Data Linkage will be undertaken between patient records from the Gold Coast Hospital & Health Service and Princess Alexandra Hospitals ICU Hospital Based Corporate Information System (HBCIS) and the National Death Index to obtain date and underlying cause of death, as well as state/territory of registration.
Applicant: University of MelbourneApproval valid until 31 December 2016
The main overall objective of the project is to estimate the excess amount of breast cancer (i.e. over diagnosis) due to breast cancer screening and to relate this to any reduction in breast cancer mortality due to breast cancer screening. The value of screening has often been questioned because of over diagnosis (and subsequent treatment without benefit) and there have been numerous calls to provide women with better information regarding the harms and benefits of screening. However, because of the uncertainty in current estimates of over diagnosis it is impossible to provide women with useful information, and for policy makers to assess the harms and benefits of screening. The study is designed to provide valid and precise estimates that will be of direct benefit to Australian women and to Australian policy makers and screening providers.
The project involves a cohort of about 66,000 women invited to attend BreastScreen in 1994 and 1995 in Western Australia. Data linkage will be undertaken between the cohort and the National Death Index, the Australian Cancer Database and Medical Benefits Scheme data to obtain (a) date and cause of death, (b) breast cancer diagnoses and (c) information on Medicare-reimbursed mammography to ensure that women who have private mammography are properly classified.
Australian Longitudinal Study of Womens Health (EO 2014/3/110)
Applicant: University of QueenslandApproval valid until 31 December 2030
This study is a longitudinal population-based survey, funded by the Department of Health. The project began in 1996 and examines the health and wellbeing of over 40,000 Australian women. This information from the study has helped to shape and develop relevant policies and services nation-wide that have positively affected the health of participants and the population they represent. Data Linkage between the study cohort and the National Death Index will be undertaken to establish fact and all causes of death. This will enable information on participants who are deceased to be updated, as well as allowing analysis of rates and predictors of mortality.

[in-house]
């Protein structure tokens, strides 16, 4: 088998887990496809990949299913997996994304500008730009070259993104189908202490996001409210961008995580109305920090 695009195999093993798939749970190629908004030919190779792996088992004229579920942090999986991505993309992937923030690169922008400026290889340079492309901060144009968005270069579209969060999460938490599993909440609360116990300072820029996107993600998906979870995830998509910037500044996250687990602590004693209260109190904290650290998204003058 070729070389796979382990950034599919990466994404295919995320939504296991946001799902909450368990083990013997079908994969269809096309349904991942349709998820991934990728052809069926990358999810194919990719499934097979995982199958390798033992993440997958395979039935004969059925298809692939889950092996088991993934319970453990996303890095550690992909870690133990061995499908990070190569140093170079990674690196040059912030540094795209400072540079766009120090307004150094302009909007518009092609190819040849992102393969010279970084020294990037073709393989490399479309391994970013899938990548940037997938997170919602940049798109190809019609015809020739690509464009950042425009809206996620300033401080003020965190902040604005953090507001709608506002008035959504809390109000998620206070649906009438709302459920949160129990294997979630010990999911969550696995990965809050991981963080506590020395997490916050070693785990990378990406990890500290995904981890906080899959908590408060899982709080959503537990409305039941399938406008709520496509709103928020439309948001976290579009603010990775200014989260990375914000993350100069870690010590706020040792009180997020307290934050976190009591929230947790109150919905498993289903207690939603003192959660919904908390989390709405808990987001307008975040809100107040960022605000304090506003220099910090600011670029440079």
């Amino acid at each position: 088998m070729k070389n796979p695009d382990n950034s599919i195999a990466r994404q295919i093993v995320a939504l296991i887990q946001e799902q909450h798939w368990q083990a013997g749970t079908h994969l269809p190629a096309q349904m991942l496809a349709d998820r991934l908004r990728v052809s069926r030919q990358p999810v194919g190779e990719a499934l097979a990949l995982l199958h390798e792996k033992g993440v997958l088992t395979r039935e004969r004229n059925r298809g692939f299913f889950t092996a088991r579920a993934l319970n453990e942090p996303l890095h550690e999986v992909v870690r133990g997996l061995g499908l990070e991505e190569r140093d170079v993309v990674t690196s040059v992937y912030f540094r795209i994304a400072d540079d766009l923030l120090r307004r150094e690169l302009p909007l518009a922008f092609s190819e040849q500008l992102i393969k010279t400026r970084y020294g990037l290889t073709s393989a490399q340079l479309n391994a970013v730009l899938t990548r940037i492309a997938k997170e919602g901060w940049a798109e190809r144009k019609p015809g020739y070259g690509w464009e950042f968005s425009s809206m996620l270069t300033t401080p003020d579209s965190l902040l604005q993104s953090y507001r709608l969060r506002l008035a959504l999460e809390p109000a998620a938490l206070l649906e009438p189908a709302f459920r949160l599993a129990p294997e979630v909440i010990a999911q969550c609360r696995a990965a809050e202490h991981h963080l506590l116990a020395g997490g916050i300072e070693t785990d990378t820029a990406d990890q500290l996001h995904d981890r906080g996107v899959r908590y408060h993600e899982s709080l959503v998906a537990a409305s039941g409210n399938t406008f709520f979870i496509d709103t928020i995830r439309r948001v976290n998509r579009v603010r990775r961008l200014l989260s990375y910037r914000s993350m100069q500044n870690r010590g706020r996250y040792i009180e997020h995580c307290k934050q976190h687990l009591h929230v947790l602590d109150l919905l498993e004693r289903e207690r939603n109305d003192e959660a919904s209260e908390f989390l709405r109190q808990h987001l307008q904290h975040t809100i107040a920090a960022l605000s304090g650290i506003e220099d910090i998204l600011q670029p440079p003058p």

Applicant: University of New South WalesApproval valid until 31 October 2018
In Australia, hepatitis C virus (HCV) or hepatitis B virus (HBV) infections are associated with increased morbidity, mortality and health-related costs. Effective treatment for both infections is available and is associated with the prevention of HCV- and HBV-related morbidity and mortality. New treatments are also being developed. Given this, the expansion of HCV treatment uptake, and the identification and management of undiagnosed cases of HBV are key components of the National Hepatitis C Strategy 2010-2013 and the National Hepatitis B Strategy 2010-2013. This project will establish an annual prospective population-based surveillance system for monitoring morbidity and mortality among people diagnosed with HCV or HBV infection in NSW. It will evaluate trends and identify populations at increased risk of HCV- and HBV-related morbidity and mortality, and thus generate important data informing future policy to reduce the HCV and HBV burden in NSW.
Data linkage betweem the NSW Notifiable Conditions Information Management System (NCIMS) and the National Death Index will be undertaken to obtain: date and all causes of death as well as sex, month and year of birth, age at death, country of birth and duration of residence in Australia, SLA of residence and state/territory and year of registration.
Data linkage studies to evaluate the association between use of anti-diabetic and cholesterol medications, the Mirena intrauterine device and risk of, and survival from, gynaecological and other cancers (EO 2014/3/116)
Applicant: QMIR Berghofer Medical Research InstituteApproval valid until 31 December 2017
Recent years have seen rising numbers of prescriptions for the levonogestrel-impregnated intra-uterine device Mirena, diabetes medications such as Metformin, and cholesterol lowering medications such as statins. Data linkage will be undertaken between the National Death Index, Australian Cancer Database, Medicare Benefits System and Pharmaceutical Benefits System to explain whether these devices/medications effect cancer risk or influence survival. The results of this study will inform decision making on medication use.